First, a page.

Those Who Reject the Art Of Television Are Doomed

As if e-readers did not make book-lovers guilty enough. Those who believe a preoccupation with television does nothing but negate the enlightening time they ought to be having with a book can rest assured, though: Watching television means still indulging in an enjoyable pastime while engaging with today's art.

Contemporary narrative television can now provide an equally edifying alternative to literature. Television shows with complex narratives are taking full advantage of their serial format and their ability to tell stories across seasons and years. Viewers are also much more likely to experience a show along with a vast number of others at the same time. Books will continue to enter the lives of readers on their own mysterious terms — sometimes a week after they were released and sometimes centuries after — but now is the time to indulge in our television obsession.

For instance, the plot of Community, a sitcom about both young and nontraditional students at a community college, recognizes and uses its potential and limitations as a sitcom. It celebrates sitcom conventions, like coupling, in order to examine and subvert them. The characters, like Jeff and Britta, evolve beyond their initial conceits as cute people to pair and into individual, continuously surprising and realistic people. Where shows once relied on formulas to comfort viewers, shows like Mad Men now get the opportunity to demonstrate long-term growth and change in characters.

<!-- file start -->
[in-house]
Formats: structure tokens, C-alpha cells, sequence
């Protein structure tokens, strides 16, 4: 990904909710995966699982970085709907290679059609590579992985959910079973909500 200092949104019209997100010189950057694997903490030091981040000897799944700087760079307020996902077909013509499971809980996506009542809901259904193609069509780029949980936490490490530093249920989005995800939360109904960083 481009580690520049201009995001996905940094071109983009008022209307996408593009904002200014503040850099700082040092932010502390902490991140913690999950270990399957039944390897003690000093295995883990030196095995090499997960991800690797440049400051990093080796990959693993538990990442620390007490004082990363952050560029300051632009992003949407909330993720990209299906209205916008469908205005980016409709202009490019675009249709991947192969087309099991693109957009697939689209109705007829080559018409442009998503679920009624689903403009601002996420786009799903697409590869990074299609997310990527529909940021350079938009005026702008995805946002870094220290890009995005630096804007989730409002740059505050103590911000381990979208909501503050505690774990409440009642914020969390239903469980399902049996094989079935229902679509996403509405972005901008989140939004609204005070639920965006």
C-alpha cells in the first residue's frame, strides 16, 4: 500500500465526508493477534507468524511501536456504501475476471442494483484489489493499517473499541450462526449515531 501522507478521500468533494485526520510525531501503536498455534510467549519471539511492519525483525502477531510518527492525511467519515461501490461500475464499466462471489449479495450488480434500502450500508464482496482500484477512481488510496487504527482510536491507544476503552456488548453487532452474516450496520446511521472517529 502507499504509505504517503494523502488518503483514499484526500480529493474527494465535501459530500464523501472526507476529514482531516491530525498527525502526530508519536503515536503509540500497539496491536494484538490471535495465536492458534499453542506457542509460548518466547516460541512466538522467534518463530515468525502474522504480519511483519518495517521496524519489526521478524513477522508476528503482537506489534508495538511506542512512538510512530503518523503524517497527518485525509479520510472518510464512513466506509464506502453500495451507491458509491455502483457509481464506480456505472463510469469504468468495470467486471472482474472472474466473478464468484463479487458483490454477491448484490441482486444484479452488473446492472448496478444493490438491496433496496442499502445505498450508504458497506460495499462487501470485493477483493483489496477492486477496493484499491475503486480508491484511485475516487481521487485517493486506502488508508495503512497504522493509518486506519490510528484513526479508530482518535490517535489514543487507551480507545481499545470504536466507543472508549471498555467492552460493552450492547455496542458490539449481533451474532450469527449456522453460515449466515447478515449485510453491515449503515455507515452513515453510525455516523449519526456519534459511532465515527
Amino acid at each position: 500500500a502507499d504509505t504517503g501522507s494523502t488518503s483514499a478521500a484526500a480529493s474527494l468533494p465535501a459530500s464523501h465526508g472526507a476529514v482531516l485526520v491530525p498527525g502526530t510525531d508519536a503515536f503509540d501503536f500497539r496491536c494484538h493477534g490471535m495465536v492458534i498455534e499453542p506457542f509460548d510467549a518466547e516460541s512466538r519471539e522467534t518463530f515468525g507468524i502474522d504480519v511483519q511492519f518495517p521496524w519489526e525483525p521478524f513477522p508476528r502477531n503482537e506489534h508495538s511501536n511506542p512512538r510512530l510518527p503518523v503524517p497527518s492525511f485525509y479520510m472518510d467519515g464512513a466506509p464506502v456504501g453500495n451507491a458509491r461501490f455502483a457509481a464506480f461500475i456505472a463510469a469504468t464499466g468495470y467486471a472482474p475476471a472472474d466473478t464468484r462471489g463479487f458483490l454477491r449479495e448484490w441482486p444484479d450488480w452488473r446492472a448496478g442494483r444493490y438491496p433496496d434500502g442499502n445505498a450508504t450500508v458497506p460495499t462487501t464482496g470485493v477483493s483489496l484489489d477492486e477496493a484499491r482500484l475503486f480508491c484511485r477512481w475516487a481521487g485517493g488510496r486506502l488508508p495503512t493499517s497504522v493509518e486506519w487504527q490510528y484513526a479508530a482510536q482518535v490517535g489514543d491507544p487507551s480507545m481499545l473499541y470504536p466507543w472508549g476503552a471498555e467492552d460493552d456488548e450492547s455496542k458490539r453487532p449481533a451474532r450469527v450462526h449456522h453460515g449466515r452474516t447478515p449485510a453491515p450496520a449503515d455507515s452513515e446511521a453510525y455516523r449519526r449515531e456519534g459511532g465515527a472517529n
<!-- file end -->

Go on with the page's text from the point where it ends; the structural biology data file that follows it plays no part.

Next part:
Furthermore, leaving aside historical dramas on TV, characters on television are more likely to inhabit a world more immediately recognizable as the world of the contemporary viewer. HBO's Girls demonstrates how the protagonist, Hannah, perceives her own life as a narrative. Orange is the New Black, on Netflix, took full advantage of new media's potential for long-form, serial narratives and crafted a whole season woven with multiple narratives exploring economic disadvantage, rotten childhoods, and more across the experiences of wildly disparate women while, like David Berry observes at Hazlitt, privileging no one's story over anybody else's.

For a reader, few joys compare to finding someone as enthusiastic as they are about the books they love, but television benefits from its comparably smaller well. A viewer is more likely to simultaneously experience a television show along with many others, and some of those viewers keep amazing blogs. Dear Television, Vulture, the A.V. Club, Emily Nussbaum, and others reveal that the shows themselves, as marvelous as they are, are also vessels for important insights. Viewers get the feeling, watching the work that inspires this level of commentary, that they are part of a very special experience.

An obsession with TV does not make one more frivolous or less thoughtful. Like Downton Abbey creator Julian Fellowes said of his characters in Gosford Park, those who reject the medium of their time are doomed. Being more enlivened by a show than a book is only being in tune with the storytelling medium of one's day — nothing more. Binge-watch, re-watch, watch it with the commentary, and enjoy watching a form of art come into its own.